Friday 18 October 2019

Collateral damage for GAA who miss out on 'substantial' cash boost


GAA director-general Páraic Duffy. Picture: Brendan Moran/Sportsfile
GAA director-general Páraic Duffy. Picture: Brendan Moran/Sportsfile
Martin Breheny

Martin Breheny

The IRFU will take the main hit from Ireland's failed attempt to host the 2023 Rugby World Cup but the GAA faces collateral damage too.

Several of their county grounds featured in the bid which, if successful, would have resulted in major upgrades. Most of it would have been funded by Rugby World Cup and government finance and, in addition, ground rent for the games would also have flowed into the Croke Park coffers.

GAA director-general Páraic Duffy said it was a major setback for Ireland to lose out on staging such a big event and also spoke of the direct losses to the GAA.

"It's very disappointing news but given the evaluation report a few weeks ago it was always going to be difficult to get enough support.

"The oversight committee tried their best over the last few weeks to have the position reversed but they haven't succeeded and I feel sorry for them.

"They had worked very hard over a number of years on this project. I know at first hand the quality of the bid they had put together and the effort that was put in so I share their disappointment," he said.

The GAA's Central Council and Congress backed the bid from the start on the basis that it would have been in the national interest.

"We would have gained financially too. There was an agreement in place in relation to the renting of our grounds. It would have brought in a substantial amount of money.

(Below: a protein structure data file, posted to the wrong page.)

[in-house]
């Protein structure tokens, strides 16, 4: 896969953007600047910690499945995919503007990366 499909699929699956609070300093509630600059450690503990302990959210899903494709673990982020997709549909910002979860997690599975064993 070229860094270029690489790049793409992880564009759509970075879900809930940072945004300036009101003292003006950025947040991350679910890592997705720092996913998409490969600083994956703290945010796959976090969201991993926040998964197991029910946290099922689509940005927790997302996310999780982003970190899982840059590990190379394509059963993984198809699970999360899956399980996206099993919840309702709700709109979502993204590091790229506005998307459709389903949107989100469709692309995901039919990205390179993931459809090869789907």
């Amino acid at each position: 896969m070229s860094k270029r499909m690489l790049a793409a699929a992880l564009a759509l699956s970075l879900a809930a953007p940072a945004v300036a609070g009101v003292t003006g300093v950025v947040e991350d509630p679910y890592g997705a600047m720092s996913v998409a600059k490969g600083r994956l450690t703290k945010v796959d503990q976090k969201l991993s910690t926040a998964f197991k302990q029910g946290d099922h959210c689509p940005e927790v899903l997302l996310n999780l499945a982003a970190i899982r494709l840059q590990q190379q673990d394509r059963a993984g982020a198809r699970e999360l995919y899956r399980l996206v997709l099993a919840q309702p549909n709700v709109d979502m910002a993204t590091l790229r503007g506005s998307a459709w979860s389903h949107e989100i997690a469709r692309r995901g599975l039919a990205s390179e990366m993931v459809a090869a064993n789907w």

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"All the grounds would have benefited from that income and secondly it would have meant upgrading some of the grounds.

"There would be a further opportunity to turn the temporary upgrading into something permanent. That's all passed so we still have the problem of how to upgrade the grounds that clearly need it," said Duffy.

The GAA will now have to review its stadium strategy, specifically how to finance developments which are required at several venues.

"Work needs to be done but obviously it will take a lot longer than if the rugby bid had been successful," Duffy added.

One silver lining for the GAA centres on the completion of the Páirc Uí Chaoimh redevelopment, which was awarded €30m in Government funding.

"I'm not sure what level of funding we would have got if the World Cup bid hadn't been on the horizon," said Duffy. The chances are that it would have been considerably less.

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